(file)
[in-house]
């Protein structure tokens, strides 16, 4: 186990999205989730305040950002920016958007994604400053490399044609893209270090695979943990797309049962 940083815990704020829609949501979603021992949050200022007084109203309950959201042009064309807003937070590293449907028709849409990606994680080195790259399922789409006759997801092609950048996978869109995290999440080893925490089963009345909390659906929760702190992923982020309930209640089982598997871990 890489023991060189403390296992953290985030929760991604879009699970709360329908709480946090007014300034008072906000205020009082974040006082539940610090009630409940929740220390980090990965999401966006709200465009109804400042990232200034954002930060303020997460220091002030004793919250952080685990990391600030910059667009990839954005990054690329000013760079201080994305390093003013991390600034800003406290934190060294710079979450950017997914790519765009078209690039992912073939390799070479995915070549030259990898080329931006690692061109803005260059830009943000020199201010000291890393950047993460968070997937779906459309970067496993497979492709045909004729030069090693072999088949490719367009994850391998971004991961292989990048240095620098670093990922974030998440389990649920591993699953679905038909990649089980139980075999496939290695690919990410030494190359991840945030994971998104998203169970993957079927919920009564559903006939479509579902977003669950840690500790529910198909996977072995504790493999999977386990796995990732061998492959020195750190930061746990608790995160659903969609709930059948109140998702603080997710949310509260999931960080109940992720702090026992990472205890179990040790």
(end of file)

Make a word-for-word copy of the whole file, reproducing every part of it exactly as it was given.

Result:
[in-house]
């Protein structure tokens, strides 16, 4: 186990999205989730305040950002920016958007994604400053490399044609893209270090695979943990797309049962 940083815990704020829609949501979603021992949050200022007084109203309950959201042009064309807003937070590293449907028709849409990606994680080195790259399922789409006759997801092609950048996978869109995290999440080893925490089963009345909390659906929760702190992923982020309930209640089982598997871990 890489023991060189403390296992953290985030929760991604879009699970709360329908709480946090007014300034008072906000205020009082974040006082539940610090009630409940929740220390980090990965999401966006709200465009109804400042990232200034954002930060303020997460220091002030004793919250952080685990990391600030910059667009990839954005990054690329000013760079201080994305390093003013991390600034800003406290934190060294710079979450950017997914790519765009078209690039992912073939390799070479995915070549030259990898080329931006690692061109803005260059830009943000020199201010000291890393950047993460968070997937779906459309970067496993497979492709045909004729030069090693072999088949490719367009994850391998971004991961292989990048240095620098670093990922974030998440389990649920591993699953679905038909990649089980139980075999496939290695690919990410030494190359991840945030994971998104998203169970993957079927919920009564559903006939479509579902977003669950840690500790529910198909996977072995504790493999999977386990796995990732061998492959020195750190930061746990608790995160659903969609709930059948109140998702603080997710949310509260999931960080109940992720702090026992990472205890179990040790």